As election results are reported, here’s what we know on Wednesday morning about how voters around the U.S. responded to state and local initiatives with direct implications for waste and recycling policy:
- Denver: Over two-thirds of voters (about 67%) said ‘yes’ to Initiated Ordinance 306, which would require apartment complexes, a range of businesses and other food waste generators to begin offering recycling and composting service, according to the city’s election results. As written, the ordinance would affect certain locations (based on square footage) beginning in June. Read more: Denverite.
- San Diego: In a neck-and-neck contest that has not been finalized, just over half of counted votes (50.5% to 49.5%) opposed Measure B, which intended to allow the city to impose a trash pickup fee for single-family homes that had been under a longstanding no-fee system. Read more: The San Diego Union-Tribune.
- San Francisco: Voters opted to abolish the Department of Sanitation and Streets — created following a 2020 ballot measure — and transfer street-cleaning duties back to the Department of Public Works, with nearly three-quarters (about 73.5% of more than 146,600 voters) voting yes on Proposition B. Read more: CBS Bay Area.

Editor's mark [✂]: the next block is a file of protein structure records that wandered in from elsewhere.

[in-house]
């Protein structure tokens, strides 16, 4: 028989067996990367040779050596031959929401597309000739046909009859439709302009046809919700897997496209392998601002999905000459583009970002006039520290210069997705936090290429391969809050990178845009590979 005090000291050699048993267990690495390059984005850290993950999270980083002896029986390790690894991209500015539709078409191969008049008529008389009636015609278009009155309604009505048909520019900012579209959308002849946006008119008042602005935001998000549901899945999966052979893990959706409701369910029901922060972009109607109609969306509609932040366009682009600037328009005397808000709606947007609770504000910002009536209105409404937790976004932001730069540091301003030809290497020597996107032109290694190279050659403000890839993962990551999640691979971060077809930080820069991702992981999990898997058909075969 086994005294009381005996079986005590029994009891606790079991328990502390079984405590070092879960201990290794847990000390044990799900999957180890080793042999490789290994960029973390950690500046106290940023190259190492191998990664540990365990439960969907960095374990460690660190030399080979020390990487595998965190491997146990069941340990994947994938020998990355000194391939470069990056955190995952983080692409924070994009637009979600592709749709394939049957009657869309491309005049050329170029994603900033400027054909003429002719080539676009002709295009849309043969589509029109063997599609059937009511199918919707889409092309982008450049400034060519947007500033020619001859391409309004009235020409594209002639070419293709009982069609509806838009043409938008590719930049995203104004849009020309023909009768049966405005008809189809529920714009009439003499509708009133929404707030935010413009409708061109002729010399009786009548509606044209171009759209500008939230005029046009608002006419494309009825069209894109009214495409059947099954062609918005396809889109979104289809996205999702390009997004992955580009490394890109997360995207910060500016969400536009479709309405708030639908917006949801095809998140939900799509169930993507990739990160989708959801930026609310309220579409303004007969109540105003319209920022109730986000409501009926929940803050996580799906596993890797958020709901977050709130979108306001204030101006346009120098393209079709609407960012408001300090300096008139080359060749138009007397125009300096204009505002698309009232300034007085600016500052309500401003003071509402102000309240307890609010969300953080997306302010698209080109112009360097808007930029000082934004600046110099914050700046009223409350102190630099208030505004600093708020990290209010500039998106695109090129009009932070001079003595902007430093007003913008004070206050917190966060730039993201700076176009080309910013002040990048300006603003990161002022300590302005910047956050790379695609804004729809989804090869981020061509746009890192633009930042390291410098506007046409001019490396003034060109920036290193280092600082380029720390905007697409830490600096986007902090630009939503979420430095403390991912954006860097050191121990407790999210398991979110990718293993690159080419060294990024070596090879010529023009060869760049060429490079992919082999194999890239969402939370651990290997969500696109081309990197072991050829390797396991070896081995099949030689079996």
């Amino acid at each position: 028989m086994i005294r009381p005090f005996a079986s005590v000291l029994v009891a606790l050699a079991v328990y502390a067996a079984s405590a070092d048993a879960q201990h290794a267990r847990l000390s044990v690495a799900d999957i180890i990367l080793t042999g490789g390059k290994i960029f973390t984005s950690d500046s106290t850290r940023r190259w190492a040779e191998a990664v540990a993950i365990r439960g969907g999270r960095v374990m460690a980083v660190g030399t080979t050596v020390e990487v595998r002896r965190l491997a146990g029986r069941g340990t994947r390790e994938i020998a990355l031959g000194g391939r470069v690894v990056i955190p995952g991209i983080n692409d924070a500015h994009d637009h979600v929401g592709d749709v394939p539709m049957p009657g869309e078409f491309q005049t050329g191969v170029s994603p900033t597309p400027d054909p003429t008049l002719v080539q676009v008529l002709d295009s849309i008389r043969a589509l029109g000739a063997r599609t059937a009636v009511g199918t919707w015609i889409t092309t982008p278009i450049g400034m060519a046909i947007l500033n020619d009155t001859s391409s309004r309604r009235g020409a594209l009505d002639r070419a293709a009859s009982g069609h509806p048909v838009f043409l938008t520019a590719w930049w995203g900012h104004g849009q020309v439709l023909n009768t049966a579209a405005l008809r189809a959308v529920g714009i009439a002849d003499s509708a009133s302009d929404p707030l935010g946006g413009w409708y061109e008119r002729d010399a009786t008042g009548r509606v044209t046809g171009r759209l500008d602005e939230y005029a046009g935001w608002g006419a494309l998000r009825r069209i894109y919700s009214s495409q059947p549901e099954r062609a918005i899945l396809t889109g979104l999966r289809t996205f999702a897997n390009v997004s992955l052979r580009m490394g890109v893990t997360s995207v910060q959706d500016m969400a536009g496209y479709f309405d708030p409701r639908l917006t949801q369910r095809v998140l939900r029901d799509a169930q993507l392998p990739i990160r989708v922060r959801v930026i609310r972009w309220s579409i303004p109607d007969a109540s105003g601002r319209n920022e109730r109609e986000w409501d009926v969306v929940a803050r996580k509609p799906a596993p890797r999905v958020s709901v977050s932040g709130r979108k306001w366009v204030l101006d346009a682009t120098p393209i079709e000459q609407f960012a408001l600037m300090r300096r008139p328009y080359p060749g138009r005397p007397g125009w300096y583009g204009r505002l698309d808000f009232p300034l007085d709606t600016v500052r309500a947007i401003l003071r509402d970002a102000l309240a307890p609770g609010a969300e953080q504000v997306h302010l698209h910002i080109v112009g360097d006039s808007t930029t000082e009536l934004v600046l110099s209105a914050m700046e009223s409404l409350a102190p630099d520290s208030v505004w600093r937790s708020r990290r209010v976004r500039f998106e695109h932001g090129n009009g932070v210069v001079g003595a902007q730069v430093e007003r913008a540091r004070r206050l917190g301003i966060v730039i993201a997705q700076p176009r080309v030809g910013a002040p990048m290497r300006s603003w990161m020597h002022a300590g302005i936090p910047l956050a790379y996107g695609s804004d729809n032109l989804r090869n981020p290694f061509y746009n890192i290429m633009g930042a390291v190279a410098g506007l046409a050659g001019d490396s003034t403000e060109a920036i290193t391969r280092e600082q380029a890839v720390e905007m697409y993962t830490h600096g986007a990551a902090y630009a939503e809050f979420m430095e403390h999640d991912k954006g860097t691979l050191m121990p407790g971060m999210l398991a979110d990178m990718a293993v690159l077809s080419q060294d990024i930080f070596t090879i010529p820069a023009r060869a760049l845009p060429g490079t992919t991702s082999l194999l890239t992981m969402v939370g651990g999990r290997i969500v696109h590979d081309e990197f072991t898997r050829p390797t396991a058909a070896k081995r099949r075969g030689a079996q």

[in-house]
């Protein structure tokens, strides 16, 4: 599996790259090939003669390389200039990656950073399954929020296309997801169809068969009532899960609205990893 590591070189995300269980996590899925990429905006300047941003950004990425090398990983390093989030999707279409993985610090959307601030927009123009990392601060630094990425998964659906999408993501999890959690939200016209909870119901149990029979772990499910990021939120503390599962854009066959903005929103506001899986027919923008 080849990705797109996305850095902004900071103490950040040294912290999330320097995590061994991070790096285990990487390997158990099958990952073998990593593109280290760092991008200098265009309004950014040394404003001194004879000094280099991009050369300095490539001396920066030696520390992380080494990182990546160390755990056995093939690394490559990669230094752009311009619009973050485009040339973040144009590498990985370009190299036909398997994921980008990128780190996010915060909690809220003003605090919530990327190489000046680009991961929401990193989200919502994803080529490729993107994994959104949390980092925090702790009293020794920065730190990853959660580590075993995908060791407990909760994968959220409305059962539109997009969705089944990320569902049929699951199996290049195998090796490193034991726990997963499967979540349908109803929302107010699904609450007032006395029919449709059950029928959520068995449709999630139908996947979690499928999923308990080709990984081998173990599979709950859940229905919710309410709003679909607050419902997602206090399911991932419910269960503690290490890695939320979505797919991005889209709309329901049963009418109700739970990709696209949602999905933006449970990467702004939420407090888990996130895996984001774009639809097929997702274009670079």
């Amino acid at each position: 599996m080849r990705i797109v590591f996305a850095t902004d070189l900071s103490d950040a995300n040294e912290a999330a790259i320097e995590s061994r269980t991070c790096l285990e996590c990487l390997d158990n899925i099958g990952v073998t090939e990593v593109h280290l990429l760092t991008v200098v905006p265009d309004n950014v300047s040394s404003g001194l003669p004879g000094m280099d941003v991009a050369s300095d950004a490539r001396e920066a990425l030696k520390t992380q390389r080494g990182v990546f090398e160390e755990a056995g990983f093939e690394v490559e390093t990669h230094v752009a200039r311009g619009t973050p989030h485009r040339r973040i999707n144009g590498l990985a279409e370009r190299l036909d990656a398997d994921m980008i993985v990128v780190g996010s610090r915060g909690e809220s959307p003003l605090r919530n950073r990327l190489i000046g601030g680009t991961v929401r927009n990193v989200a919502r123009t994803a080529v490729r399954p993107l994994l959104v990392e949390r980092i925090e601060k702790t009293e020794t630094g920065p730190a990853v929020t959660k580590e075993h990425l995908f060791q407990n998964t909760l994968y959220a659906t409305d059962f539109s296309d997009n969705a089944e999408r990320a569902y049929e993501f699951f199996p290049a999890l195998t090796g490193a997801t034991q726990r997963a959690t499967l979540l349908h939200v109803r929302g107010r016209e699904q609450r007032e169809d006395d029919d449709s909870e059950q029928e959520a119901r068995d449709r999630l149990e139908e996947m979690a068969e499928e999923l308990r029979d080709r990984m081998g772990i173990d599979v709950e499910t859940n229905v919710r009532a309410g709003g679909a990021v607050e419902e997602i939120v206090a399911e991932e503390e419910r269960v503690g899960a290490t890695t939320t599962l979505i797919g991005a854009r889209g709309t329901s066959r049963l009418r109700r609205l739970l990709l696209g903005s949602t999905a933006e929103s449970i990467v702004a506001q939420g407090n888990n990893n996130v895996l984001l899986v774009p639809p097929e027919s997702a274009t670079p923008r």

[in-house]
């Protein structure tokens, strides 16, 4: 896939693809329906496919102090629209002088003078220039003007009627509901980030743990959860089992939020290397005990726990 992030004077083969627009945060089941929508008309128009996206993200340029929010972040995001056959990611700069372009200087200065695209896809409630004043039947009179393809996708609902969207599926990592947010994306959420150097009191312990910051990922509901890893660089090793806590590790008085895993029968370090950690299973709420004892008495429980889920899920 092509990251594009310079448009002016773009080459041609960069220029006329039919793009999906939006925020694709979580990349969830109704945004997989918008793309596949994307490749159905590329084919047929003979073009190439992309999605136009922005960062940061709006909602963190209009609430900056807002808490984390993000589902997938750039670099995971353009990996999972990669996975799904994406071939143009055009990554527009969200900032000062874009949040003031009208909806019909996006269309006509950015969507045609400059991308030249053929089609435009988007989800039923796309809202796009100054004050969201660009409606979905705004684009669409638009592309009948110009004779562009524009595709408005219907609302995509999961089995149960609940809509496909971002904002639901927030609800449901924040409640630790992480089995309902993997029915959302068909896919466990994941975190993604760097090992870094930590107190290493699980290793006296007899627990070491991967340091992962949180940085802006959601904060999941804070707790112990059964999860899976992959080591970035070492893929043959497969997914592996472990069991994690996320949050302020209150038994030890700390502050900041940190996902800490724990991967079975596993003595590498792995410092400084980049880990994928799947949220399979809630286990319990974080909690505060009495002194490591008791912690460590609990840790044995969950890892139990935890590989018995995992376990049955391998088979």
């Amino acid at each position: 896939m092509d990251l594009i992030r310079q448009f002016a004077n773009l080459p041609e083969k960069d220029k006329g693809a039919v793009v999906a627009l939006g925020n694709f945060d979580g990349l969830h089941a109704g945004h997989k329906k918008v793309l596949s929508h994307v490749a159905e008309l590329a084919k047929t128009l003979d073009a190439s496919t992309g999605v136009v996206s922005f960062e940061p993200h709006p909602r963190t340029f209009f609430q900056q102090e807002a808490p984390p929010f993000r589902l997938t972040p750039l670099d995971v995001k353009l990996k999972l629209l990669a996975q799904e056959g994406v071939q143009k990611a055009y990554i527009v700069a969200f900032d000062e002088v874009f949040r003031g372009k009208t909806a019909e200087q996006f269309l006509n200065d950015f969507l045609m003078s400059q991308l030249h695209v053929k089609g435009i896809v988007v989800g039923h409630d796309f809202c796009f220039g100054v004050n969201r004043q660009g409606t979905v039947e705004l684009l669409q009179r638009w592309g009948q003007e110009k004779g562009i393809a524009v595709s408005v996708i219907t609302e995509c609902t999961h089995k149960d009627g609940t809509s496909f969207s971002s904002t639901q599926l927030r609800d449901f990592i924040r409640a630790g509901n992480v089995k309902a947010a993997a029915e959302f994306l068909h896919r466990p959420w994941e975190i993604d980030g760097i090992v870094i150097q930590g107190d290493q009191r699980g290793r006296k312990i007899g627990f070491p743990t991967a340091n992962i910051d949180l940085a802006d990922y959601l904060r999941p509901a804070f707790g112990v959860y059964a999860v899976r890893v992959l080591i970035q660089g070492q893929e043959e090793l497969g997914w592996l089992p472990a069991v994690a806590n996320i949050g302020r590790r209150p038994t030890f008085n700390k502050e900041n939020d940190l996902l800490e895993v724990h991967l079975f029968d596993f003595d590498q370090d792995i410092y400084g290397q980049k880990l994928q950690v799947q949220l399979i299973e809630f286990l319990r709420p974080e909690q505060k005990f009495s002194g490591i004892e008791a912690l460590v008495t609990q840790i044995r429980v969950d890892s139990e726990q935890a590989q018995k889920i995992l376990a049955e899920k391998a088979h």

- New York: Proposal 1, or the Clean Water, Clean Air, and Green Jobs Environmental Bond Act of 2022, gained support from 69% of state voters. The measure authorizes the state to borrow $4.2 billion to help fund projects related to climate change mitigation, resilient infrastructure, and other conservation and sustainability efforts. Former New York City Department of Sanitation Commissioner Kathryn Garcia supported the measure.
- Chittenden Solid Waste District, Vermont: More than 80% of voters supported building a new recycling facility with $22 million, local news station WCAX reported. Read more: VTDigger.
- San Benito County, California: Voters denied Measure Q, which would have made it harder to develop on farmland and ranchland. About 56% said no and nearly 44% said yes. Waste Connections reportedly contributed $30,000 to the No on Q campaign as it seeks to expand a key landfill there. Read more: The Mercury News.
- Hamburg Township, Michigan: In a tight decision, a proposal to consolidate trash service under a single hauler failed: 6,681 voted no, while 6,036 voted yes, Livingston Daily reported.
- Jackson Township, Wisconsin: The small town’s residents voted down a referendum to mandate town-wide garbage and recycling collection service, thus maintaining the model of residents’ private contracts or use of a transfer station, Washington County Daily News reported.
Please let us know if there are other election results in your area with direct implications for waste and recycling.